Dr. Pepper is my favorite kind of Coke.
Where I grew up, a soft drink is a Coke.
For instance, if I was at the ballpark and a friend was going to make a run to the concession stand and asked me if I wanted a Coke, I’d say, “Yes. Please.”
Then she’d say, “What kind?” And I’d say, “Dr. Pepper.”
I could turn this into a lesson about the importance of building a brand that is synonymous with the product being sold: Velcro, Bandaid, etc.
But that’s nearly impossible, right?
It’s fantastic for you, your brand, your newsletter, or whatever you’re selling if you have that position in the market.
But don’t despair if you don’t. Just realize you have to create enough demand to be a portion of the market’s favorite offering.
People need to know you exist and what in your chemical makeup is different than other flavors playing in the same space.
For Dr. Pepper, it’s probably the ridiculous amount of sugar and caffeine that earned it my loyalty. A Mr. Pibb will do in a pinch.
It doesn’t matter that I call it a Coke. It matters that I chose it.
What are you doing to make sure your offering is different enough to make it someone’s favorite way of experiencing that type of product?
Ready for the kicker?
I’ve had maybe two or three Cokes (sodas, soft drinks, pop, whatever) in over 10 years.
If You’re Worried About List Size, You’re Worried About the Wrong Thing
I get it, marketers. You’re measured on number of leads. So you do the things that worked 5-10 years ago to get them: gated ebooks, pdfs, and webinars. You craft some teaser copy that promises quality content, a slew of people download it, and you celebrate until...
...Cue the sales team: “These leads aren’t any good. We can’t close them.”
In An Unconventional Approach to Email List Building, Andre Chaperon of Tiny Little Businesses argues that using the status quo approach (above) is bound to yield lackluster results. He explains that switching from bribery (give me your email and I’ll give you a solution to your problem) to value (here’s how to solve your problem, sign up for my newsletter if you want more like this) will ensure that only quality prospects opt in.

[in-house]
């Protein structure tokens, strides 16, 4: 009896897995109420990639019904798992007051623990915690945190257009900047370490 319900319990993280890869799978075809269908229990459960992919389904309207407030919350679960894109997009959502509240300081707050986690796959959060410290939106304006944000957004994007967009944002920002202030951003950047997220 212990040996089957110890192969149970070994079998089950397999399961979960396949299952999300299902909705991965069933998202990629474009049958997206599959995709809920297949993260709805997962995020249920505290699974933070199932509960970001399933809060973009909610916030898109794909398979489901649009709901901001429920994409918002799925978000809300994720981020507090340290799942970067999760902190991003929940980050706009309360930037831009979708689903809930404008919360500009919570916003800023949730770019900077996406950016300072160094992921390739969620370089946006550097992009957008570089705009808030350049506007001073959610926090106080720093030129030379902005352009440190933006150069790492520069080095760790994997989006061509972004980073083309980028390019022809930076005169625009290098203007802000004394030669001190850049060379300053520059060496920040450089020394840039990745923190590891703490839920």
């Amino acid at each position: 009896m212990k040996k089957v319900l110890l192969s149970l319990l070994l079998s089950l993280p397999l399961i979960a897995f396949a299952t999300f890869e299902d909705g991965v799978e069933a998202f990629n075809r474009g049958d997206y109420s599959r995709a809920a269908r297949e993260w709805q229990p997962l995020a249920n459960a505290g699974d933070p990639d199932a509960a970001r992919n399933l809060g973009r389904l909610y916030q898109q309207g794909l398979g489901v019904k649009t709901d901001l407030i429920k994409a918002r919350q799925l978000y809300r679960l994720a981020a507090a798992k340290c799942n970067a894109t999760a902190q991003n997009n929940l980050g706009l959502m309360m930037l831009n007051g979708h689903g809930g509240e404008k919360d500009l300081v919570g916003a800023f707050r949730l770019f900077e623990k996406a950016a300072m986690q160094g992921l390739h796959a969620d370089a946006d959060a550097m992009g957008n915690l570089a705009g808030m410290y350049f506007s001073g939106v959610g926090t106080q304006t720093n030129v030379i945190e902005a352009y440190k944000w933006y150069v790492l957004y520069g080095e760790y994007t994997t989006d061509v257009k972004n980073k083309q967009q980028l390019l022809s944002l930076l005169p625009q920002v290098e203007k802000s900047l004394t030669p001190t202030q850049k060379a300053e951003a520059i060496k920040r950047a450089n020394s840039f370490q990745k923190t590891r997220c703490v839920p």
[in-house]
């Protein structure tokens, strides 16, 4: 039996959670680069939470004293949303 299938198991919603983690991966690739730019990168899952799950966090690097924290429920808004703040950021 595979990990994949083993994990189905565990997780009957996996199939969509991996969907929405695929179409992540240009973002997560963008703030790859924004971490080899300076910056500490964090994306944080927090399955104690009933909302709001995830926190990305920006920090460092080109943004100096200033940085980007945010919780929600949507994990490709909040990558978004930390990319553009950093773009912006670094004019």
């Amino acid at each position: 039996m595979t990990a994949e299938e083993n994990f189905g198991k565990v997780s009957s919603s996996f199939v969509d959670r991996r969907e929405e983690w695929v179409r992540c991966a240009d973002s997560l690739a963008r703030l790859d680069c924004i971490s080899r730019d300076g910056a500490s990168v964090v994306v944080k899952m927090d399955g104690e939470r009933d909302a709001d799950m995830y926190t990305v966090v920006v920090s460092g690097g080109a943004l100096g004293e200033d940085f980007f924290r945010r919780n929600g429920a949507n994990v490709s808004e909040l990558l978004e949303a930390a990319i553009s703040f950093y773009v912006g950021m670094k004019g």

“You see, I prefer email lists (an audience, or pocket of people) that are ultra-targeted and hyper-responsive (where I can really matter to some, as opposed to trying to matter to everyone)...”
“Email lists that have been built through attraction instead of bribery, where I have earned prospects’ trust and attention.”
When the value exchange is different, you’ll begin to attract only the people you want to do business with, he writes, and stop wasting the sales team’s time chasing down bad fit prospects.
Andre’s article is worth reading all the way through and bookmarking. He gives clear examples and shows how adding in steps to filter prospects (it reverses the traditional lead capture process) can make a small, hyper-target email list perform better than a mega list of people who don’t want what you’re selling.
It’s time to start focusing on the value of a small, engaged list. And, of course, convince your boss that measuring lead quality is more important than quantity.
What Happens When we Make Assumptions... And how to Correct That With Circular Thinking
Dennis Shiao unpacks the difference between linear and circular thinking and how Megan Gilhooly, vice president of customer experience at Zoomin Software, advises marketers use circular thinking to filter out their own biases.
Related: The Growing Importance of Content Analytics
Arkansas Democrat-Gazette Reduces Churn to 1%
How do publishers convert subscribers from print to digital? Print only on Sundays and lend subscribers iPads for the daily digital editions.
That’s what the Arkansas Democrat-Gazette started doing two years ago, and it’s been a successful way to reduce churn, so far. Subscribers can keep the iPad as long as their subscription is active.
The secret? The online layout is the same as a traditional paper. Read more about the pros and cons of e-replica editions here.
Click through to see why the publisher sees it as a sound investment.
Note: I discovered this article via Media Roundup
Related: “There is not a country on Earth where this model is not working”: How digital subscriptions are helping publishers build a stronger future
Also Related: Revisiting the Digiday Plan
Daily Memphian is Making News in Memphis